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Canada’s annual inflation rate fell for a second consecutive month in August as gasoline and other products dropped, offering some hope that the Bank of Canada’s campaign to restrain price growth through much tighter lending conditions is having its intended effect.

The Consumer Price Index (CPI) rose 7 per cent in August from a year earlier, lower than the consensus expectation of 7.3 per cent. Inflation has slowed from 7.6 per cent in July and 8.1 per cent in June, a near four-decade high.

On a monthly basis, the CPI fell 0.3 per cent in August, which again was weaker than what analysts expected. Gasoline prices, which fell 9.6 per cent in August from July, were a key driver of lower inflation. But progress was seen elsewhere in getting prices down. the average of the Bank of Canada’s core measures of annual inflation – which strip out volatile aspects of CPI and give a better sense of underlying inflation trends – fell to 5.2 per cent in August from 5.4 per cent in July.

Short-term Canadian bond yields fell in the aftermath of the report, even as equivalent U.S. bond yields rose, with the 2-year government bond yield falling as low as 3.732%, down more than 3 basis points on the day. The Canadian dollar weakened against the greenback, trading at midday down about half a cent to just under 75 cents US.

Money markets now see an 87 per cent probability of a 50-basis-point interest rate hike by the Bank of Canada in October, after having fully priced in a move of that magnitude before the data. Markets are pricing in good odds of a further quarter point hike by year’s end, but their positioning suggests that may be the last one in this tightening cycle. The central bank has already raised rates by 300 basis points in just six months to 3.25%, a 14-year high.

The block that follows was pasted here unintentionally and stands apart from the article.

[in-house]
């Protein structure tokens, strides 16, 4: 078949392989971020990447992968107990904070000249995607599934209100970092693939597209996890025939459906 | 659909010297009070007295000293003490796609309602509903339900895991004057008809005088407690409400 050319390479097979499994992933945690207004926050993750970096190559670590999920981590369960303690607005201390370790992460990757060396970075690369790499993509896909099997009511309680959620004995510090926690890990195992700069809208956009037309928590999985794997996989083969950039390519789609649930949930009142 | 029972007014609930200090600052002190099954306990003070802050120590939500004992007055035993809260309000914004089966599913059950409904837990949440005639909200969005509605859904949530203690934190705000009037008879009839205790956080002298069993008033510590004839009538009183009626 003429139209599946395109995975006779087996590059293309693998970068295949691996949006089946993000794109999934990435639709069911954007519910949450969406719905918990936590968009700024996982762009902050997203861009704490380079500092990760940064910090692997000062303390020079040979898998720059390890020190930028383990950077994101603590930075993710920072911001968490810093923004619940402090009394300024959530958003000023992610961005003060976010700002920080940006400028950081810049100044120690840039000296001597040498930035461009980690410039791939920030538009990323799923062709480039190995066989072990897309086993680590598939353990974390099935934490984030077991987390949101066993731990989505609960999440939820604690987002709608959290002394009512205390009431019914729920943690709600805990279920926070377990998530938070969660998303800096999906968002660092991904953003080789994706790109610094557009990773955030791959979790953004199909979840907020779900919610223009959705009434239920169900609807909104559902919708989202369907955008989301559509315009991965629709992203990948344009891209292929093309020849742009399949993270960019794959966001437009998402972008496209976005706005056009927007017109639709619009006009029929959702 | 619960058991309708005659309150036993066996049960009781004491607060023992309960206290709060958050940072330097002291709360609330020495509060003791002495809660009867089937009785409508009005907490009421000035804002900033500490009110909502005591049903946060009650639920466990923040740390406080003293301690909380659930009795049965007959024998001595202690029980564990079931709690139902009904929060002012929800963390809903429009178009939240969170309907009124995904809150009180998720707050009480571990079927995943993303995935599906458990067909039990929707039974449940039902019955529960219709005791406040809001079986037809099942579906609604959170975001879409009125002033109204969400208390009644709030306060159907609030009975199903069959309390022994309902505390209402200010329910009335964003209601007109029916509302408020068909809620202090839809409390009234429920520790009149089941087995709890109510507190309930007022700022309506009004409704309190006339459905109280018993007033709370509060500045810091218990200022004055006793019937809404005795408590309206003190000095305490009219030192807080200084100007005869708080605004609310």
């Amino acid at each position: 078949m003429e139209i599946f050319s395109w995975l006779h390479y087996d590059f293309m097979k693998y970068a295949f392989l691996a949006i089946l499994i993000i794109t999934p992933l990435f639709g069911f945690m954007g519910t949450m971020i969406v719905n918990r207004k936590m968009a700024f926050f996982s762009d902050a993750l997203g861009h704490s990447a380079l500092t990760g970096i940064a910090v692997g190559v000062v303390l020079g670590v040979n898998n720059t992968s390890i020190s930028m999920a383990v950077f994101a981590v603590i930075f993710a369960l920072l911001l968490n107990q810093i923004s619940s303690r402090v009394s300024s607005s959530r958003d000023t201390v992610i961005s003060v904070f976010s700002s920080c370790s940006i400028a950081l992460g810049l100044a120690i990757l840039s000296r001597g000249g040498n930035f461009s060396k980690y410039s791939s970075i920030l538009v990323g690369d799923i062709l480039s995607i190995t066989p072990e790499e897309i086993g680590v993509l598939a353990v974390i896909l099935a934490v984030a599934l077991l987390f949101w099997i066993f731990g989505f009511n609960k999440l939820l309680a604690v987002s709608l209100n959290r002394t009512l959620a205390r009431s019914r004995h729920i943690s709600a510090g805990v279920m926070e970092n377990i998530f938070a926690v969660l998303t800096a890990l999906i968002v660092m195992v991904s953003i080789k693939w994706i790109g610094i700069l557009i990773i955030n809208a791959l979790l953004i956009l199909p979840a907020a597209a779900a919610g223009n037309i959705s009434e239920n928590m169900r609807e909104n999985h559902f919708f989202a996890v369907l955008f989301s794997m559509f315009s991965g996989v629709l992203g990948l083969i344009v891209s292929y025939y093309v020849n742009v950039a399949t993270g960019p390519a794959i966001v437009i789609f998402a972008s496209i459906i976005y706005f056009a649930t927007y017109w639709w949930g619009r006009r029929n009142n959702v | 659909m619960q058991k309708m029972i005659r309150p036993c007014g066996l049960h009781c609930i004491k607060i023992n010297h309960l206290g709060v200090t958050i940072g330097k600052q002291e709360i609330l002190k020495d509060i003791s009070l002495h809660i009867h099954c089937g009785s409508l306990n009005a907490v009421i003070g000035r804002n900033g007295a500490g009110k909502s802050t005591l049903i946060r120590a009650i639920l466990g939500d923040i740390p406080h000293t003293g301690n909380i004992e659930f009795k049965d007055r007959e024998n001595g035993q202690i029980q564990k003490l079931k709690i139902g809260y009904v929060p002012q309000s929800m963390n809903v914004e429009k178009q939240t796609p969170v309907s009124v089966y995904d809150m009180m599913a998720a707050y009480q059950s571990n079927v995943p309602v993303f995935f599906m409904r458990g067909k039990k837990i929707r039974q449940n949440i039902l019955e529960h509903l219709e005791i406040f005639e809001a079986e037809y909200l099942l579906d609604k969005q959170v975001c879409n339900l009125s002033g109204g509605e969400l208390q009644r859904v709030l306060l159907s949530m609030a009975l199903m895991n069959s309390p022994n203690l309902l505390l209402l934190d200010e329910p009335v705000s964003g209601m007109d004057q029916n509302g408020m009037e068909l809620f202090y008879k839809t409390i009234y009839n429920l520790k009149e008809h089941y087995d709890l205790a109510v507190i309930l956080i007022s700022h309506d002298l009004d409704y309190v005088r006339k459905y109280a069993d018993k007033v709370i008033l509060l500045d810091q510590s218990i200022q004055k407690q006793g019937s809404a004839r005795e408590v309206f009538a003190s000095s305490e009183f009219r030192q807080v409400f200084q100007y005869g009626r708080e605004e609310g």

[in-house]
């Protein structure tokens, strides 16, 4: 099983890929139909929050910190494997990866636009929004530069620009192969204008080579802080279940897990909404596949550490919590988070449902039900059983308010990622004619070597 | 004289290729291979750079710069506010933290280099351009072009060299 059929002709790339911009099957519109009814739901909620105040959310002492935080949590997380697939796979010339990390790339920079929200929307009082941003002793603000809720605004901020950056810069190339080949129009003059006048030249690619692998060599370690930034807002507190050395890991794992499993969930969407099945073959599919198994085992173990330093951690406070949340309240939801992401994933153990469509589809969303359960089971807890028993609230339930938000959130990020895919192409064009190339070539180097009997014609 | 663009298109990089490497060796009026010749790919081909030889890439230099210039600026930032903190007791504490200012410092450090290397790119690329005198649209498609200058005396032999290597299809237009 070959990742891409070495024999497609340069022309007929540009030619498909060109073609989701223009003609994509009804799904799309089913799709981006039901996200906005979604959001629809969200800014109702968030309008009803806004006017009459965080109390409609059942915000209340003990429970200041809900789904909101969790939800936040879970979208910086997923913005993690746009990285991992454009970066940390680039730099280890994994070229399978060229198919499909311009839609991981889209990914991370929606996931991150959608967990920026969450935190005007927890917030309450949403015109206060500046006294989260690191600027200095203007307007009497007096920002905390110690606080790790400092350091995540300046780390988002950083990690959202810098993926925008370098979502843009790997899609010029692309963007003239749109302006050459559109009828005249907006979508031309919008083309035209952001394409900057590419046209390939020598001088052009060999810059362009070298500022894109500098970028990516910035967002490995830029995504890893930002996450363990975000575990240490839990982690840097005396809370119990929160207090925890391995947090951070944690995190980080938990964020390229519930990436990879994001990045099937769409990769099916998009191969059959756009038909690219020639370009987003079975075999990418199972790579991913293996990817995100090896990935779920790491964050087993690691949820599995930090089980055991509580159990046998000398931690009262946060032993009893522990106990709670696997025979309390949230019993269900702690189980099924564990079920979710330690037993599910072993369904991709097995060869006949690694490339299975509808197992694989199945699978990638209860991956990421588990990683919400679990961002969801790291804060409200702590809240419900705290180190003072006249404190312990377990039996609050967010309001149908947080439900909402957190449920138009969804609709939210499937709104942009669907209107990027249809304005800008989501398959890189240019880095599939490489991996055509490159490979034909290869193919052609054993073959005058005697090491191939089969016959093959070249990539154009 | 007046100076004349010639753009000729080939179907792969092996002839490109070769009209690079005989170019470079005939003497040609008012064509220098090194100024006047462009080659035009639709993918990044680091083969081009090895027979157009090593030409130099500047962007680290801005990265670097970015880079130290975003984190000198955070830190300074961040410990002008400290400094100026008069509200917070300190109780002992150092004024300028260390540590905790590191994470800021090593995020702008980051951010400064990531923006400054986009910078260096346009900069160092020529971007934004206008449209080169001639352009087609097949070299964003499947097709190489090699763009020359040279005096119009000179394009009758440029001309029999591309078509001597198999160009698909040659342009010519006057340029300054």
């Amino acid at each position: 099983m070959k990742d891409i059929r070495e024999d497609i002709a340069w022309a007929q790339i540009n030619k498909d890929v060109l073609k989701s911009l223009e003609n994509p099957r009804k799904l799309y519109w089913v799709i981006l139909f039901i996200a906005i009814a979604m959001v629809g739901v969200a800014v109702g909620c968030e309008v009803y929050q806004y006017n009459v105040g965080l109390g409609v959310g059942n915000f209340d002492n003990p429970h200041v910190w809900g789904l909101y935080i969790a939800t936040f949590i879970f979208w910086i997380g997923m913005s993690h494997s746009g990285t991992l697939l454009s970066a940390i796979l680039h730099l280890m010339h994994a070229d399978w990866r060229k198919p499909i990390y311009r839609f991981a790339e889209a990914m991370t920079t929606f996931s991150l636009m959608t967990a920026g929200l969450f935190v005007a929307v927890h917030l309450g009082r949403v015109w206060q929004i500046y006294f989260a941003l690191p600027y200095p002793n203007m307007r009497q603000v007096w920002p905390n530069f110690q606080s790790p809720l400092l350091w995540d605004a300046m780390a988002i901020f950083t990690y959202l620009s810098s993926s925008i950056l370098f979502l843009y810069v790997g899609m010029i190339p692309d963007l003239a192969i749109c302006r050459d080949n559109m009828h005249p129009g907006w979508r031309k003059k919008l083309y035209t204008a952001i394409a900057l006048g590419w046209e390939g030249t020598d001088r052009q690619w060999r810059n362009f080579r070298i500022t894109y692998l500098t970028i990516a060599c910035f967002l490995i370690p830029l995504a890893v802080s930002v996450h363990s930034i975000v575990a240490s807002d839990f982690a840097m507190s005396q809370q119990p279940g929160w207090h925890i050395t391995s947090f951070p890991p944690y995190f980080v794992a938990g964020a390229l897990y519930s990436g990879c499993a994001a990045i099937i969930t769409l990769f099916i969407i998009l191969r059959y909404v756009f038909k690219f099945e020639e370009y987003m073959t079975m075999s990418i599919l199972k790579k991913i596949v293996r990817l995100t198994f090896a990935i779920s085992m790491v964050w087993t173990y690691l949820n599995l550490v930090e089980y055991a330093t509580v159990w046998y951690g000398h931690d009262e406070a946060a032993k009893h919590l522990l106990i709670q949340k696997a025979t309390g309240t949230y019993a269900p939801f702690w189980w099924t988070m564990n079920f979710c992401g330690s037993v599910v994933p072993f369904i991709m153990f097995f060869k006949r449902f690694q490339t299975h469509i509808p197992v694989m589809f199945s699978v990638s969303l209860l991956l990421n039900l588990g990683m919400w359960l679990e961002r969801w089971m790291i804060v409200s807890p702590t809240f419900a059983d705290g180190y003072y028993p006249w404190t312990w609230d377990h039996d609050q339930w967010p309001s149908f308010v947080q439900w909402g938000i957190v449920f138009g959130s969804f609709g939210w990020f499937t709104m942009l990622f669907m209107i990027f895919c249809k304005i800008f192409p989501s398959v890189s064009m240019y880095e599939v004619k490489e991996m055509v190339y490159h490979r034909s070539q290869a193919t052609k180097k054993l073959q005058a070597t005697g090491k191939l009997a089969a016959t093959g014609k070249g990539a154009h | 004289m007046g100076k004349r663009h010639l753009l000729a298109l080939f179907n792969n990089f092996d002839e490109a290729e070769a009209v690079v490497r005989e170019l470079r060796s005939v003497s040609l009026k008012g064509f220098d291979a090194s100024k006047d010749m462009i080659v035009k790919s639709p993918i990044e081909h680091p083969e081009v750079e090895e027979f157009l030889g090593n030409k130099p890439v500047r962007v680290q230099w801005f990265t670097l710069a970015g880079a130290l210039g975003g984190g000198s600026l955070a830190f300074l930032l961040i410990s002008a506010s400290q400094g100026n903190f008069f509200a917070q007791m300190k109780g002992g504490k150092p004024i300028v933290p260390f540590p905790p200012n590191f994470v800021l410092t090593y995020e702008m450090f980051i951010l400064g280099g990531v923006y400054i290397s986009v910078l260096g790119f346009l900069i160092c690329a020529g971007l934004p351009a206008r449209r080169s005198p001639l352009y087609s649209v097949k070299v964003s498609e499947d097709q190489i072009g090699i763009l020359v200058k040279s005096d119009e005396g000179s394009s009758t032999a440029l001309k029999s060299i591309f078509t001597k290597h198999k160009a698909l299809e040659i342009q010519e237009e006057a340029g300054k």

Here are how economists are reacting to today’s data:


Benjamin Reitzes, Managing Director, Cdn Rates & Macro Strategist, BMO Capital Markets:

This is about as good of an inflation report as we can hope for, especially after the strong U.S. figures out last week. The slowdown in the headline and all three core inflation metrics is a clear positive. Unfortunately, inflation remains far too high, and the breadth of price increases hasn’t backed off much, if at all. Nonetheless, the path to tamer inflation is going to be long and winding, and this is a step in that direction. While there’s still plenty of data to go before the next Bank of Canada policy decision, today’s number will, for now, limit how much further tightening the market prices.


Andrew Grantham, CIBC economist:

Inflation likely hasn’t slowed far enough, or for long enough, to convince the Bank of Canada that further interest rate hikes aren’t necessary. Because of that, we still see a peak of 3.75% for the overnight rate later this year. However, today’s inflation readings, as well as other data highlighting a slowing Canadian economy, support the view that interest rates here should peak below what the Federal Reserve will need to do in the US in order to get inflation back to a 2% target.


Alexandra Ducharme / Kyle Dahms of National Bank:

For the next few months, there are reasons to be optimistic about a moderation in inflation due to weakness on the goods side. First, the decline in the price of oil and consequently gasoline (which continued in September) is good news that usually translates with a lag into disinflation for other components, notably because of more favorable transportation costs. Second, supply chain issues are easing globally. Third, there was also good news on services inflation, which posted the smallest monthly increase in nine months (0.1%), an indicator that the Bank of Canada is monitoring closely. Overall, with a tangible economic slowdown expected in the second half of 2022, our forecast of CPI inflation below 5% in Q1 2023 remains on track.